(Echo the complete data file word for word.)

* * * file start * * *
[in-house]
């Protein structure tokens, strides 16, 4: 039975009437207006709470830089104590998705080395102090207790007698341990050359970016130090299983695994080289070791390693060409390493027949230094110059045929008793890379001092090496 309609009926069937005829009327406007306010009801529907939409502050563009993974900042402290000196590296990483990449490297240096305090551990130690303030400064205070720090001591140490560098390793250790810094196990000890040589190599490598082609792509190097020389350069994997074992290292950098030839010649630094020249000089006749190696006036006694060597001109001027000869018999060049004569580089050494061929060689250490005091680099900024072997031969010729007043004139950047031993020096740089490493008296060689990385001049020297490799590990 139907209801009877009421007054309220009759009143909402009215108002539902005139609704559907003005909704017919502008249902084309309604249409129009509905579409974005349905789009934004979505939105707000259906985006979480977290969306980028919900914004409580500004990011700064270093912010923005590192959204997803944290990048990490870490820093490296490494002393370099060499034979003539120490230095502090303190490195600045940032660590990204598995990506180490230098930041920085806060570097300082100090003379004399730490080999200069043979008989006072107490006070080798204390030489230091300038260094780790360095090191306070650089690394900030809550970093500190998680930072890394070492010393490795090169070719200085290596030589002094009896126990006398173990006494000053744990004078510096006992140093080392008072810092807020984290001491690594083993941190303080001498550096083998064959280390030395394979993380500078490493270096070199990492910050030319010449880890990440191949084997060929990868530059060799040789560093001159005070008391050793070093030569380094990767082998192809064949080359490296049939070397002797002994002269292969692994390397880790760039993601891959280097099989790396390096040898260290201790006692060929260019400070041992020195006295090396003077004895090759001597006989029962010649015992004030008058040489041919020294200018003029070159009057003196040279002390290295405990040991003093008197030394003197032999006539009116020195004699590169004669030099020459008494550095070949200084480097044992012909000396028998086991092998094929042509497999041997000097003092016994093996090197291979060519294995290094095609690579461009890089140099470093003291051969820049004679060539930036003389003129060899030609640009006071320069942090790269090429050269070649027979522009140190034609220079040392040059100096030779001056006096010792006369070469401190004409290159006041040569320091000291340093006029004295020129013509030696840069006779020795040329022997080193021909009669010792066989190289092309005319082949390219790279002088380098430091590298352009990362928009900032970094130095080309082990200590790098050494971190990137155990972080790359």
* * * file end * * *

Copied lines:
[in-house]
């Protein structure tokens, strides 16, 4: 039975009437207006709470830089104590998705080395102090207790007698341990050359970016130090299983695994080289070791390693060409390493027949230094110059045929008793890379001092090496 309609009926069937005829009327406007306010009801529907939409502050563009993974900042402290000196590296990483990449490297240096305090551990130690303030400064205070720090001591140490560098390793250790810094196990000890040589190599490598082609792509190097020389350069994997074992290292950098030839010649630094020249000089006749190696006036006694060597001109001027000869018999060049004569580089050494061929060689250490005091680099900024072997031969010729007043004139950047031993020096740089490493008296060689990385001049020297490799590990 139907209801009877009421007054309220009759009143909402009215108002539902005139609704559907003005909704017919502008249902084309309604249409129009509905579409974005349905789009934004979505939105707000259906985006979480977290969306980028919900914004409580500004990011700064270093912010923005590192959204997803944290990048990490870490820093490296490494002393370099060499034979003539120490230095502090303190490195600045940032660590990204598995990506180490230098930041920085806060570097300082100090003379004399730490080999200069043979008989006072107490006070080798204390030489230091300038260094780790360095090191306070650089690394900030809550970093500190998680930072890394070492010393490795090169070719200085290596030589002094009896126990006398173990006494000053744990004078510096006992140093080392008072810092807020984290001491690594083993941190303080001498550096083998064959280390030395394979993380500078490493270096070199990492910050030319010449880890990440191949084997060929990868530059060799040789560093001159005070008391050793070093030569380094990767082998192809064949080359490296049939070397002797002994002269292969692994390397880790760039993601891959280097099989790396390096040898260290201790006692060929260019400070041992020195006295090396003077004895090759001597006989029962010649015992004030008058040489041919020294200018003029070159009057003196040279002390290295405990040991003093008197030394003197032999006539009116020195004699590169004669030099020459008494550095070949200084480097044992012909000396028998086991092998094929042509497999041997000097003092016994093996090197291979060519294995290094095609690579461009890089140099470093003291051969820049004679060539930036003389003129060899030609640009006071320069942090790269090429050269070649027979522009140190034609220079040392040059100096030779001056006096010792006369070469401190004409290159006041040569320091000291340093006029004295020129013509030696840069006779020795040329022997080193021909009669010792066989190289092309005319082949390219790279002088380098430091590298352009990362928009900032970094130095080309082990200590790098050494971190990137155990972080790359």